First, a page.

Variation in Habitat Management Alters Risk Aversion Behavior in Lizards

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Behavioral Ecology and Sociobiology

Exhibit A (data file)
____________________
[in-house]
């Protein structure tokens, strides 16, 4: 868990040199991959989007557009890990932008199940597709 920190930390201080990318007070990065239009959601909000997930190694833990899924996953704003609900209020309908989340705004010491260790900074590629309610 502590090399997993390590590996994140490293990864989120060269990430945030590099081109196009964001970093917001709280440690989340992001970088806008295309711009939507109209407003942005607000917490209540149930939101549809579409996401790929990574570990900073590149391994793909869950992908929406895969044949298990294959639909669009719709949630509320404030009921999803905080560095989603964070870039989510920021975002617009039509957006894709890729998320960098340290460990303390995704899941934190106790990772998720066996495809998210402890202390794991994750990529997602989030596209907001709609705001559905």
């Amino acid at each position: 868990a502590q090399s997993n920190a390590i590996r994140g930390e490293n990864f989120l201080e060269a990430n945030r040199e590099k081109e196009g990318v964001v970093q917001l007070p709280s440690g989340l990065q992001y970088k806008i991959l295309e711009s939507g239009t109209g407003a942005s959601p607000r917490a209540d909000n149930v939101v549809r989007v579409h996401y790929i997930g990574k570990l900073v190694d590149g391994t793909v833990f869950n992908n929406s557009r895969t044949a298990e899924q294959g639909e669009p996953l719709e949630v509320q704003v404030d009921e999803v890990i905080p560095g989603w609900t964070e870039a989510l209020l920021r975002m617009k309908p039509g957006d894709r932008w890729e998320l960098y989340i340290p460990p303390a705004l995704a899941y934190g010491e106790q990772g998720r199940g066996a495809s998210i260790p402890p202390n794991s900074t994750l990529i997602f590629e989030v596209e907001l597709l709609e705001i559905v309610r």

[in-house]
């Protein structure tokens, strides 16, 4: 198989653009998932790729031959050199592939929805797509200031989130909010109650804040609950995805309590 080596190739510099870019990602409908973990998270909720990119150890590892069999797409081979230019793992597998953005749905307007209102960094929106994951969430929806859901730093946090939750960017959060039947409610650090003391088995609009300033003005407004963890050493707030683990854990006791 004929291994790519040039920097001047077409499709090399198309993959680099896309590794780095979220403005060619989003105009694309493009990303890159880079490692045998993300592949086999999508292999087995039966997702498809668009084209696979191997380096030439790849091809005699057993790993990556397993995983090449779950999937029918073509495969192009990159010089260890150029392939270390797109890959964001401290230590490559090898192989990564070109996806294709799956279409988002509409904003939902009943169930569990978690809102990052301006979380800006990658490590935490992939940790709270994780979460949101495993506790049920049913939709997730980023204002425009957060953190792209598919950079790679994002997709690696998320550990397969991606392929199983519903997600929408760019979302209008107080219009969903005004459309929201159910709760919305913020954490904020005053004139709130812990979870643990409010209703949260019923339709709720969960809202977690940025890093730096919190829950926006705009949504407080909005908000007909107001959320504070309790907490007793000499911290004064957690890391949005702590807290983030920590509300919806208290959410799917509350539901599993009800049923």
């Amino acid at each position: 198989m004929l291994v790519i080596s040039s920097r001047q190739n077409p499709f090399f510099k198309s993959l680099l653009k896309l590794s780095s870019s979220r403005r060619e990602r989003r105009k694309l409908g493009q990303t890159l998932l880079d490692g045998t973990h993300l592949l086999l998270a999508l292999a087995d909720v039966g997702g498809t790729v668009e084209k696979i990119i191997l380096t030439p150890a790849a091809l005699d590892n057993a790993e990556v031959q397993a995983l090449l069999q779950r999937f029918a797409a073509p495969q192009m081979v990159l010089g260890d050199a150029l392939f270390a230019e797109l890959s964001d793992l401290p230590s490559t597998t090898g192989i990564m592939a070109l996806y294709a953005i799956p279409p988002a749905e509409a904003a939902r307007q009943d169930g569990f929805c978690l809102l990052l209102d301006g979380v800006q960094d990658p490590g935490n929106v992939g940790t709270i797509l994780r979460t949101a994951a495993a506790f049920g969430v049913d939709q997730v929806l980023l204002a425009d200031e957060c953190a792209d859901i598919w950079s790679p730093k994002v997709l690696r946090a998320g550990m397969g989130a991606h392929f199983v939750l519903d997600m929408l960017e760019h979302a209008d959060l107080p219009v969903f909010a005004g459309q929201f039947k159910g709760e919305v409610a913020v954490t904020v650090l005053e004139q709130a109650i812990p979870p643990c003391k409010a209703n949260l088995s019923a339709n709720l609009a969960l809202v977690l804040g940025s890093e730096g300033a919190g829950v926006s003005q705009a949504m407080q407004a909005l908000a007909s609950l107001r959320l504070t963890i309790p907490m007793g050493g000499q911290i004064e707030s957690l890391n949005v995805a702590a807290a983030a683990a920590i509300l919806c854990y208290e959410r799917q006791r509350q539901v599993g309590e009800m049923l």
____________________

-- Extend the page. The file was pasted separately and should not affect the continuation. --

Habitat management can generate variation in a cascade of organismal traits linked to the environment, particularly in small, endemic species such as the Florida scrub lizard (Sceloporus woodi). For example, reduction of arboreal perches through clear-cutting in managed Florida scrub may alter lizard behavior, and predation risk, which in turn, may alter lizard abundance. We ask whether risk aversion behavior is habitat-specific, and potentially reflects predation intensity. Four predator avoidance traits were quantified in S. woodi from longleaf pine and Florida scrub habitats. We also asked if habitat type was linked to phenotypic traits (e.g., body size, hind limb length) that might alter risk aversion behaviors. Lizards in longleaf pine had greater detection distance and flight distance and were farther from refuges, indicating higher risk aversion compared to populations in Florida scrub. Given this, males may be more sensitive to predation than females, especially during the breeding season. Males were encountered more often than females in both habitats, and detected from a greater distance in longleaf, but not Florida scrub. Population density may affect lizard behavior, yet we found no difference in population density between the habitats for stands sampled, nor any relationship of population density to risk aversion behaviors. These results demonstrate that management activities, which alter vegetation and substrate characteristics, also alter aspects of lizard behavior that subsequently may influence predation pressure among sub-populations.


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